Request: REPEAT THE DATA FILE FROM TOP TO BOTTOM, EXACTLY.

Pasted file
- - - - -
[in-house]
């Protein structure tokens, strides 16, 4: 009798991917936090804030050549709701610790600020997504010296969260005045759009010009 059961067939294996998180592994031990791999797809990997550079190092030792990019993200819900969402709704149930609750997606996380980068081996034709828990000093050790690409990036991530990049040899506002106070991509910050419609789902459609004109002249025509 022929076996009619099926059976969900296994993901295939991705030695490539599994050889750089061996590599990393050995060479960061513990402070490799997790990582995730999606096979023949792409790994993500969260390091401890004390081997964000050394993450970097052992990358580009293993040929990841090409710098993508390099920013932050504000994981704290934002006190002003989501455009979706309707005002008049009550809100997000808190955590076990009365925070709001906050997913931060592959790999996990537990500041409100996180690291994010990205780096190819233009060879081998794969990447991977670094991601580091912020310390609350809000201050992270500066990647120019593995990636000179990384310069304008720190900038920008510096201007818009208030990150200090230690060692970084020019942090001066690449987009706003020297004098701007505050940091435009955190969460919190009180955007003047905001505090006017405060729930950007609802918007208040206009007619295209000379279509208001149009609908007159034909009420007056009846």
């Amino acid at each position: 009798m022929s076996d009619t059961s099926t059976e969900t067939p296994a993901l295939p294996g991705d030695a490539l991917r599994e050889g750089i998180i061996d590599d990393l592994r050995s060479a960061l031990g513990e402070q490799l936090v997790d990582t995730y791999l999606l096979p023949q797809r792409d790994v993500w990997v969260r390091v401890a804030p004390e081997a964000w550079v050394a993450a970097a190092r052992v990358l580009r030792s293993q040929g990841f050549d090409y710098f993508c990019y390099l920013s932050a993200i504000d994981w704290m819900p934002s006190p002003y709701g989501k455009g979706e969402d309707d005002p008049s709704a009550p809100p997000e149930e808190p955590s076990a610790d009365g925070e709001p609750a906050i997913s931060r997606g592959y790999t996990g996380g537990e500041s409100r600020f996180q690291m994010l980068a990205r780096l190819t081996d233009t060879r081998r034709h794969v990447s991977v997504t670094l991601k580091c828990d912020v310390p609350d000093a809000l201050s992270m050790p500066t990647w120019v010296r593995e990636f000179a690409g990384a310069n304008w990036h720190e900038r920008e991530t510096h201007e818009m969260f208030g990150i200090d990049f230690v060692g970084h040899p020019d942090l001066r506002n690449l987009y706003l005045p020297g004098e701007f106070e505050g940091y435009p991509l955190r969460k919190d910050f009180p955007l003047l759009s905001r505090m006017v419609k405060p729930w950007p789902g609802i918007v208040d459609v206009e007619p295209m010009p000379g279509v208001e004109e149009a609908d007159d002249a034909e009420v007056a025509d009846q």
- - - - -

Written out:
[in-house]
């Protein structure tokens, strides 16, 4: 009798991917936090804030050549709701610790600020997504010296969260005045759009010009 059961067939294996998180592994031990791999797809990997550079190092030792990019993200819900969402709704149930609750997606996380980068081996034709828990000093050790690409990036991530990049040899506002106070991509910050419609789902459609004109002249025509 022929076996009619099926059976969900296994993901295939991705030695490539599994050889750089061996590599990393050995060479960061513990402070490799997790990582995730999606096979023949792409790994993500969260390091401890004390081997964000050394993450970097052992990358580009293993040929990841090409710098993508390099920013932050504000994981704290934002006190002003989501455009979706309707005002008049009550809100997000808190955590076990009365925070709001906050997913931060592959790999996990537990500041409100996180690291994010990205780096190819233009060879081998794969990447991977670094991601580091912020310390609350809000201050992270500066990647120019593995990636000179990384310069304008720190900038920008510096201007818009208030990150200090230690060692970084020019942090001066690449987009706003020297004098701007505050940091435009955190969460919190009180955007003047905001505090006017405060729930950007609802918007208040206009007619295209000379279509208001149009609908007159034909009420007056009846």
């Amino acid at each position: 009798m022929s076996d009619t059961s099926t059976e969900t067939p296994a993901l295939p294996g991705d030695a490539l991917r599994e050889g750089i998180i061996d590599d990393l592994r050995s060479a960061l031990g513990e402070q490799l936090v997790d990582t995730y791999l999606l096979p023949q797809r792409d790994v993500w990997v969260r390091v401890a804030p004390e081997a964000w550079v050394a993450a970097a190092r052992v990358l580009r030792s293993q040929g990841f050549d090409y710098f993508c990019y390099l920013s932050a993200i504000d994981w704290m819900p934002s006190p002003y709701g989501k455009g979706e969402d309707d005002p008049s709704a009550p809100p997000e149930e808190p955590s076990a610790d009365g925070e709001p609750a906050i997913s931060r997606g592959y790999t996990g996380g537990e500041s409100r600020f996180q690291m994010l980068a990205r780096l190819t081996d233009t060879r081998r034709h794969v990447s991977v997504t670094l991601k580091c828990d912020v310390p609350d000093a809000l201050s992270m050790p500066t990647w120019v010296r593995e990636f000179a690409g990384a310069n304008w990036h720190e900038r920008e991530t510096h201007e818009m969260f208030g990150i200090d990049f230690v060692g970084h040899p020019d942090l001066r506002n690449l987009y706003l005045p020297g004098e701007f106070e505050g940091y435009p991509l955190r969460k919190d910050f009180p955007l003047l759009s905001r505090m006017v419609k405060p729930w950007p789902g609802i918007v208040d459609v206009e007619p295209m010009p000379g279509v208001e004109e149009a609908d007159d002249a034909e009420v007056a025509d009846q």